The efforts of the new Corps Commander in Kashmir, Lt Gen DP Pande, towards curbing militancy, are laudable.
Amid an increasing number of militant encounters and deaths, the Army’s new Corps Commander in Kashmir, Lt Gen DP Pande, has put out a far-thinking and very encouraging message.
At a time when militant attacks have increased, particularly in Srinagar city, one might have expected hackneyed talk of stepping up anti-terrorist operations from the corps commander. But he spoke instead of breaking the ‘cycle of violence’ by preventing the recruitment of young Kashmiris for militancy.
Going Beyond Operations
This is a laudable strategy. A blinkered focus on counter-terrorism operations by various security forces for much of the past three decades, has just kept the cycle of violence turning.
Over the past decade, more boys have picked up arms, each time one or a group of young men was killed. A 14-year old student of Class 9 was among the several killed over the weekend.
A large number have gone underground in recent months, even after the forces stopped returning to their families the bodies of those they killed — for, funerals had become highly emotional events, motivating other boys to join the ranks.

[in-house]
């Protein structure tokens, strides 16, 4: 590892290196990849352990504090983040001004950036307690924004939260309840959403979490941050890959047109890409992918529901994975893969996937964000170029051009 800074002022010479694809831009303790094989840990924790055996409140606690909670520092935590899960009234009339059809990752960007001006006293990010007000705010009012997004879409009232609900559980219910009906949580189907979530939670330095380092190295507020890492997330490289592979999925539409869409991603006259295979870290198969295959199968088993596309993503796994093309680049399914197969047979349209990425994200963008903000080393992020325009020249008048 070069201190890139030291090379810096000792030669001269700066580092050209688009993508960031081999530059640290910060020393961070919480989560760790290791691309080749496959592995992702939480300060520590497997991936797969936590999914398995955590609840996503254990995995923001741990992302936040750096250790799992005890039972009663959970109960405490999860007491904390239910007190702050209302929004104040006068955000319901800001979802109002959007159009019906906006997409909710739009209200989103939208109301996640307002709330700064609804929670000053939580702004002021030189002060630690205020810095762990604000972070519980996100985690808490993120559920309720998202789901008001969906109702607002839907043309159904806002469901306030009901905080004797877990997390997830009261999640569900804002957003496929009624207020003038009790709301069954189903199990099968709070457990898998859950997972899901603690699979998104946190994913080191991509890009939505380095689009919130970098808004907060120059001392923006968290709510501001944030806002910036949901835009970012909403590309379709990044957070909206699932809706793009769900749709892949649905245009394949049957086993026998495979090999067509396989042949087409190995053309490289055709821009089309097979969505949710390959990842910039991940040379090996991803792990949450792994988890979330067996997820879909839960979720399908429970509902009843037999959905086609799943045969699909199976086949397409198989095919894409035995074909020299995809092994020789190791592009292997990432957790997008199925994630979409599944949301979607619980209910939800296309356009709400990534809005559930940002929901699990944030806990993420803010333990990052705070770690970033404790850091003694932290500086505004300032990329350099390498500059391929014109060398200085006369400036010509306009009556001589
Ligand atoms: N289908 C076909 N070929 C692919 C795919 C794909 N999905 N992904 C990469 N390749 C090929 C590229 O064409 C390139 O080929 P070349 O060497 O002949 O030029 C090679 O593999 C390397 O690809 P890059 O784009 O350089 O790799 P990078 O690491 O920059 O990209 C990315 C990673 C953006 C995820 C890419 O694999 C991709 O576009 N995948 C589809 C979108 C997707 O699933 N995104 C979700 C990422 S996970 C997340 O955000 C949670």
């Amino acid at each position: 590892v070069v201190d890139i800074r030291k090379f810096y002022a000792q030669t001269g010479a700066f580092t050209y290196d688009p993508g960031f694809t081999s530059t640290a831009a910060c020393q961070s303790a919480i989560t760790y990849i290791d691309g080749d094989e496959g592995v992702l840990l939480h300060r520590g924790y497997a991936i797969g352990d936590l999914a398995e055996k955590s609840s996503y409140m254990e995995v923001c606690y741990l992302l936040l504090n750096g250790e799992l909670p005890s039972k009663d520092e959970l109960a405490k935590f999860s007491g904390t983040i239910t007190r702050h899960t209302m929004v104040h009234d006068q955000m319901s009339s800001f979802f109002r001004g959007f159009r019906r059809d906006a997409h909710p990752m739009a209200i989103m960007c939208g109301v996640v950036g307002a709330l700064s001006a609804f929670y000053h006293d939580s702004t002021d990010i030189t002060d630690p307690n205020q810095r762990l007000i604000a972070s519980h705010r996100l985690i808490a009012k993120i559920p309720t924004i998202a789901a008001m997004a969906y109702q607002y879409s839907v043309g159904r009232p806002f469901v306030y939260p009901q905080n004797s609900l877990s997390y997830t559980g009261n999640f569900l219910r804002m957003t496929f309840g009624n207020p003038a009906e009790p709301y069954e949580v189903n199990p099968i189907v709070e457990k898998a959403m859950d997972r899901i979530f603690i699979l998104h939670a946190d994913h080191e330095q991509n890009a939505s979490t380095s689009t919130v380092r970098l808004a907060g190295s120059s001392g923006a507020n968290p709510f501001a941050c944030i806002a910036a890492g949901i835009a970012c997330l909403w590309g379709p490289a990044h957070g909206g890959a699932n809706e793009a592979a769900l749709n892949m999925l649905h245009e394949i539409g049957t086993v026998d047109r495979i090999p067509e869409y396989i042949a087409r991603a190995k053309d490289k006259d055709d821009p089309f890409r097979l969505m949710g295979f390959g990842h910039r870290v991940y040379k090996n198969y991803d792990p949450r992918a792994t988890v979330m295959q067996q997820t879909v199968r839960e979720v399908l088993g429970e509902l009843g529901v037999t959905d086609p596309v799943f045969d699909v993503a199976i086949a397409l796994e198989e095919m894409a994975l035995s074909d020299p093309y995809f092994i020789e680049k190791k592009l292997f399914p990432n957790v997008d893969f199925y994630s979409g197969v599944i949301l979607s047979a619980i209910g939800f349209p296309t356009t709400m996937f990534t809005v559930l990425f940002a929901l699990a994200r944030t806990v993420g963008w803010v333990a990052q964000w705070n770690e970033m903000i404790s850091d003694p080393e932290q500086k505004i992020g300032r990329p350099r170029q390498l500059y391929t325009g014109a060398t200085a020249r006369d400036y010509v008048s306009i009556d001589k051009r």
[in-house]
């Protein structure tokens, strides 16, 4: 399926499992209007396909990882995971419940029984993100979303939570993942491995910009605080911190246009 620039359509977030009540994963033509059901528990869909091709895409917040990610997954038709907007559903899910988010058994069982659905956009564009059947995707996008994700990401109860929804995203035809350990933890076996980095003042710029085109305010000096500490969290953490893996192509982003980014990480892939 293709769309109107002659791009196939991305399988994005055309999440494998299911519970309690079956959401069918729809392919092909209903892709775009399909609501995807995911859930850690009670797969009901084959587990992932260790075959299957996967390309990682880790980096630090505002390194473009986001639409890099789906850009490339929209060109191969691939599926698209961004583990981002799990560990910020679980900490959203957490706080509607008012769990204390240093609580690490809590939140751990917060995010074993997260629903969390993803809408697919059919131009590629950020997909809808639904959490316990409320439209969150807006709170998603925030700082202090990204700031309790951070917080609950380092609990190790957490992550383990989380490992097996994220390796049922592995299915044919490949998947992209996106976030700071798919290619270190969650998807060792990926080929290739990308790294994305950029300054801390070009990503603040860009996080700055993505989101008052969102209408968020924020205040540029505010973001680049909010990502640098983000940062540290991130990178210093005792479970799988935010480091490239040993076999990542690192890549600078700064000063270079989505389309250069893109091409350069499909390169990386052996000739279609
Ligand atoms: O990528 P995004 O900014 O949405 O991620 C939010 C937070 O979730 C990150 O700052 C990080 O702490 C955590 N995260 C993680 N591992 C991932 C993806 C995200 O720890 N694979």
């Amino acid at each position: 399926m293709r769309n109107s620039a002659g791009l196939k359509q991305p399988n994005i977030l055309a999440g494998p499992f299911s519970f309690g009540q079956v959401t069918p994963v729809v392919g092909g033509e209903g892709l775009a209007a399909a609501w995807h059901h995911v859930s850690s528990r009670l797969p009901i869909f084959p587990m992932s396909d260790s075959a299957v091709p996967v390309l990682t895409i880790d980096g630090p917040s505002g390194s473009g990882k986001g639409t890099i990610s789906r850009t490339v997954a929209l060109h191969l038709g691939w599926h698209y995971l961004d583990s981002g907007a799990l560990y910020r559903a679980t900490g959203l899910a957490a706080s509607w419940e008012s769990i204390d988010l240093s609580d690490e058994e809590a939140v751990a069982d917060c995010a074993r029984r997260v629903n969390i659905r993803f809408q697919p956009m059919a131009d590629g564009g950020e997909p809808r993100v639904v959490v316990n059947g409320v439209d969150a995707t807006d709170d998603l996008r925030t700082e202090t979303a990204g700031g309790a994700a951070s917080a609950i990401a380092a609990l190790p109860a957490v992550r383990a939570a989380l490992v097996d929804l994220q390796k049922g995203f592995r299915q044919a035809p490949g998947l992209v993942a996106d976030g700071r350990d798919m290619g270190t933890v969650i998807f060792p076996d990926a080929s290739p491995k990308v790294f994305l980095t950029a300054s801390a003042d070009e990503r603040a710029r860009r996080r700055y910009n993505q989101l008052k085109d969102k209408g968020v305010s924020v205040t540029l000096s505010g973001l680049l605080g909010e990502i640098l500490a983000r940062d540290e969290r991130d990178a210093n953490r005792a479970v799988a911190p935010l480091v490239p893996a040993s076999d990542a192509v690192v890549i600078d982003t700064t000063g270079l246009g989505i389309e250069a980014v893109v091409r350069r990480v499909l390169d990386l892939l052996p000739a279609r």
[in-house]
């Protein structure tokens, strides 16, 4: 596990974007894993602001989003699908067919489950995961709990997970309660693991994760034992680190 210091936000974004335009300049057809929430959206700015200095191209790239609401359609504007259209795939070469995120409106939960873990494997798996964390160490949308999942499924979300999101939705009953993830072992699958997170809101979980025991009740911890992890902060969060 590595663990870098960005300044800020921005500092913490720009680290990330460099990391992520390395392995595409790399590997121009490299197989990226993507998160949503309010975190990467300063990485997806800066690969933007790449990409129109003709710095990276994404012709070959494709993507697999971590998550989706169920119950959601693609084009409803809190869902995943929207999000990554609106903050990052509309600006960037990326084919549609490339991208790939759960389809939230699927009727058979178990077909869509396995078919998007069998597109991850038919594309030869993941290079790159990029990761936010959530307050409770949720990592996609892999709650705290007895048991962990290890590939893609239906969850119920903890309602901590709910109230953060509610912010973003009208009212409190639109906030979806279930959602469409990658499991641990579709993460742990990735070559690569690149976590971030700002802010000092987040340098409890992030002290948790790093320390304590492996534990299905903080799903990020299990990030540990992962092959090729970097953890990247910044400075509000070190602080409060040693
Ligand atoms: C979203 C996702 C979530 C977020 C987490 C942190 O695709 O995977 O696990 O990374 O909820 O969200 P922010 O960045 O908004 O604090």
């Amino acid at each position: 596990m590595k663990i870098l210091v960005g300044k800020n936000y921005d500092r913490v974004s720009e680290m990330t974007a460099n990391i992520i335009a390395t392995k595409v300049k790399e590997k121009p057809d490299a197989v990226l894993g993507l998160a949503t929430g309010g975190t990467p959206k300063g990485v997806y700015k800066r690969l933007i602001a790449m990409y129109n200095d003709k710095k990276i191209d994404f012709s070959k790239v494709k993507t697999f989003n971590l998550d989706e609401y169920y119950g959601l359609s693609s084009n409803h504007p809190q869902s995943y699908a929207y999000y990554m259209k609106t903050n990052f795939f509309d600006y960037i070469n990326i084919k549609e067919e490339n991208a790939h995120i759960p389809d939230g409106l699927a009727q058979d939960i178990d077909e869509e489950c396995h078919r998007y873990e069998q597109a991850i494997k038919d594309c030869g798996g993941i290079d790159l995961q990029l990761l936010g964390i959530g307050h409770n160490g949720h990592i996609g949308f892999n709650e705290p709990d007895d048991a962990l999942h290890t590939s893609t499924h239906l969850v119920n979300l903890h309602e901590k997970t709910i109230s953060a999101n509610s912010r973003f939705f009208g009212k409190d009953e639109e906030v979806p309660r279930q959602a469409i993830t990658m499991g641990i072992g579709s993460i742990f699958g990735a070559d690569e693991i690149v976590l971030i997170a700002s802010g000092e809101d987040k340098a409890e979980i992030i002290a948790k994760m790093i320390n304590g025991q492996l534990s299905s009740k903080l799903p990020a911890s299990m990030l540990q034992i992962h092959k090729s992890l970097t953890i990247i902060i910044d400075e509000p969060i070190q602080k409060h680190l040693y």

Earlier Mishandling of Militancy
The irony is that, apart from Pakistani abetment and radicalisation, one of the factors behind the current cycle of violence is the misdoings of some in the security forces, mainly in the decade from around 2006.
That played a huge part in generating rage in a generation of young Kashmiris who had largely been won over by Prime Minister AB Vajpayee.
Around 15 years ago, hardly any Kashmiri sheltered, fed, or otherwise helped militants.
As detailed in my book, The Generation of Rage in Kashmir, the misdoings of some in the forces included the murder of innocents at Machil and Brein in 2010, by various forces in 2006 (for which an SSP was jailed), and of a bright student of a leading college in 2007.
The new militancy, which began around 2010, stemmed from these incidents, and horrific abuse by elements in the police, and the provocative mishandling of the 2008 and 2010 agitations.
Of course, various world powers — not just Pakistan — fertilised it, as did a slew of narratives, publications, and messaging, starting from 2008.